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Vermont - Statewide
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Meredith T. Niles, PhD

University of Vermont

Dr. Meredith T. Niles is an associate professor in the Department of Nutrition and Food Sciences, affiliated Faculty in the Food Systems Program, and a Fellow at the Gund Institute for Environment at the University of Vermont. She also serves as the lead of the National Food Access and COVID research Team (NFACT). Her research explores sustainable food security through the perspective of people and policy. She primarily focuses on understanding farmer and food system actors’ adoption of sustainable behaviors and the effect of disasters and extreme events (e.g. climate change, COVID-19) on food security. She is passionate about open access research, promoting transparency in scientific collaborations, and making academic research accessible and useable for policymakers and stakeholders.

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Emily Belarmino (née Morgan), PhD, MPH

University of Vermont

Dr. Emily Belarmino is an assistant professor in the Department of Nutrition and Food Sciences at the University of Vermont and a faculty member in the Food Systems program.  She conducts applied research that informs decision-making in food systems and public health.  Her research explores social, economic, and environmental determinants of food security and dietary intake and how food-related policies and programs can be leveraged to improve diet quality, human health, and food system sustainability.   


Farryl Bertmann  PhD, RDN, CD

University of Vermont

Dr. Farryl Bertmann is a Senior Lecturer in the Department of Nutrition and Food Sciences at the University of Vermont and a faculty member of the Food Systems Program. Her research examines food security & nutrition assistance programs, inclusive and equitable approaches to community-based nutrition, and global food sovereignty. She is a Registered Dietitian Nutritionist with broad ecological training which includes degrees in Wildlife Biology, Applied Biology-Horticulture, and Physical Activity, Nutrition, and Wellness.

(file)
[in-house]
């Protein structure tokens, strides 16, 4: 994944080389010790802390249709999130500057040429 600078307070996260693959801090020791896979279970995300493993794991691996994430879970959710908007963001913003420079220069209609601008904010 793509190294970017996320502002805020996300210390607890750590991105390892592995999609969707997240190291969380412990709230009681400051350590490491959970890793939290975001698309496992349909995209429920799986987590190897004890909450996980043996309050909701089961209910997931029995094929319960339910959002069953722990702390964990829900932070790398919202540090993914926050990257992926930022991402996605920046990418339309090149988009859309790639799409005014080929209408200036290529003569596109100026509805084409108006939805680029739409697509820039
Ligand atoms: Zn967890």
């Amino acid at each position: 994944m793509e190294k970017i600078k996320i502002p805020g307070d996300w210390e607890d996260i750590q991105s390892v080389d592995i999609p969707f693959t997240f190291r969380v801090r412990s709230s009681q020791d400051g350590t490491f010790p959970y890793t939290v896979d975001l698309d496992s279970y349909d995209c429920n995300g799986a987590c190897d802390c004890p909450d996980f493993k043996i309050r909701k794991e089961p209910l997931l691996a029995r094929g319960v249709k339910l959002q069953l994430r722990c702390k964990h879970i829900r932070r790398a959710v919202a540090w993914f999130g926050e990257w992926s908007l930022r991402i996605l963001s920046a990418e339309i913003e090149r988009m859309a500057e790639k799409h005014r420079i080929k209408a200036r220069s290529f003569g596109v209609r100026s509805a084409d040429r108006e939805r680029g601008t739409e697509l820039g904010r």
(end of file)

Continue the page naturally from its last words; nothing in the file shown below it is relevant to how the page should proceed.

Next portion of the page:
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Scott Merril, PhD

University of Vermont

Dr. Scott Merrill is a Research Assistant Professor in the Plant and Soil Science Department, a Gund Fellow at the Gund Institute for Environment, and Managing Director of the Social Ecological Gaming and Simulation (SEGS) lab. He is a systems ecologist with research spanning a wide range of both natural ecosystems and social-ecological systems. Projects include examining population dynamics within pest-crop agroecosystems including aspects of climate change, examining ways to nudge human behavior to help protect the health of our livestock herds, and looking at factors motivating behavior that affects water quality in the Lake Champlain watershed. In the SEGS lab, he uses experimental gaming as a novel technique for collecting data to examine decision making in social-ecological systems. An important goal of this work is the creation of applicable and predictive models to inform best management practices.


Ashley McCarthy, PhD

University of Vermont

Dr. Ashley McCarthy is a postdoctoral research associate in the Department of Nutrition and Food Sciences & Food Systems Program at the University of Vermont. Her interdisciplinary research focuses on meeting the food and nutrition needs of the growing population while improving sustainability and resiliency to disruptions in the food system, such as climate change, natural resource scarcity, and the COVID-19 pandemic. She’s particularly interested in the role that regional food systems could play in food system resilience and sustainability.


Jennifer Laurent, Ph.D., FNP

University of Vermont

Dr. Jennifer Laurent is associate professor, Vice Chair of Nursing, & Director of Graduate Studies in the Department of Nursing at the University of Vermont.  Her research explores associations between the food environment, obesity, and health with a particular focus on understanding the development of obesity and obesogenic eating behaviors in youth.  She is a practicing family nurse practitioner.


Sam Bliss, PhD candidate

University of Vermont

Sam is a PhD candidate in the Rubenstein School for Environment and Natural Resources at the University of Vermont. He is also a graduate student fellow at the Gund Institute for Environment and an instructor in Community Development and Applied Economics. He studies and participates in Vermont's non-market foodways: the production and distribution of food that's not for sale. These non-market food practices include gardening, hunting, fishing, foraging, scavenging, gleaning, sharing, gifts, barter, charity, and mutual aid.


Becca Mitchell

University of Vermont

Support for The University of Vermont team comes from The University of Vermont College of Agriculture and Life Sciences, Office of the Vice President of Research, Gund Institute for Environment, and ARS Center for Food Systems Research.
For more information about this research, contact Meredith Niles (

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